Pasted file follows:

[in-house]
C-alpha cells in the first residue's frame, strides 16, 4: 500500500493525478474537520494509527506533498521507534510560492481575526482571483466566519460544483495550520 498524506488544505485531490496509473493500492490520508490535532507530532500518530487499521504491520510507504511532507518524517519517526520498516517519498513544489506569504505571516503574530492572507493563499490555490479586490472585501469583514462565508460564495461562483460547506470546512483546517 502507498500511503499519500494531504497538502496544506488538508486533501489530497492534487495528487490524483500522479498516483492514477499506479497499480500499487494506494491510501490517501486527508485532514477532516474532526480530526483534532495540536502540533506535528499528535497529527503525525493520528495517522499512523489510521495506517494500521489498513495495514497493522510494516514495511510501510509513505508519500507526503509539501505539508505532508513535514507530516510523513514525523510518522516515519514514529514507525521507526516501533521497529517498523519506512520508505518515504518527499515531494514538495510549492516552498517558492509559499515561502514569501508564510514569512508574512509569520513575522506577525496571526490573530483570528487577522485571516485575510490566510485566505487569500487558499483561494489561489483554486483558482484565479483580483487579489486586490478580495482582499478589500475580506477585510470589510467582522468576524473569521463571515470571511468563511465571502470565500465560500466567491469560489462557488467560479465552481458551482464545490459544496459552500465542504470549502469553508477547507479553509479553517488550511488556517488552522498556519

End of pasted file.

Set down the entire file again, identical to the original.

[in-house]
C-alpha cells in the first residue's frame, strides 16, 4: 500500500493525478474537520494509527506533498521507534510560492481575526482571483466566519460544483495550520 498524506488544505485531490496509473493500492490520508490535532507530532500518530487499521504491520510507504511532507518524517519517526520498516517519498513544489506569504505571516503574530492572507493563499490555490479586490472585501469583514462565508460564495461562483460547506470546512483546517 502507498500511503499519500494531504497538502496544506488538508486533501489530497492534487495528487490524483500522479498516483492514477499506479497499480500499487494506494491510501490517501486527508485532514477532516474532526480530526483534532495540536502540533506535528499528535497529527503525525493520528495517522499512523489510521495506517494500521489498513495495514497493522510494516514495511510501510509513505508519500507526503509539501505539508505532508513535514507530516510523513514525523510518522516515519514514529514507525521507526516501533521497529517498523519506512520508505518515504518527499515531494514538495510549492516552498517558492509559499515561502514569501508564510514569512508574512509569520513575522506577525496571526490573530483570528487577522485571516485575510490566510485566505487569500487558499483561494489561489483554486483558482484565479483580483487579489486586490478580495482582499478589500475580506477585510470589510467582522468576524473569521463571515470571511468563511465571502470565500465560500466567491469560489462557488467560479465552481458551482464545490459544496459552500465542504470549502469553508477547507479553509479553517488550511488556517488552522498556519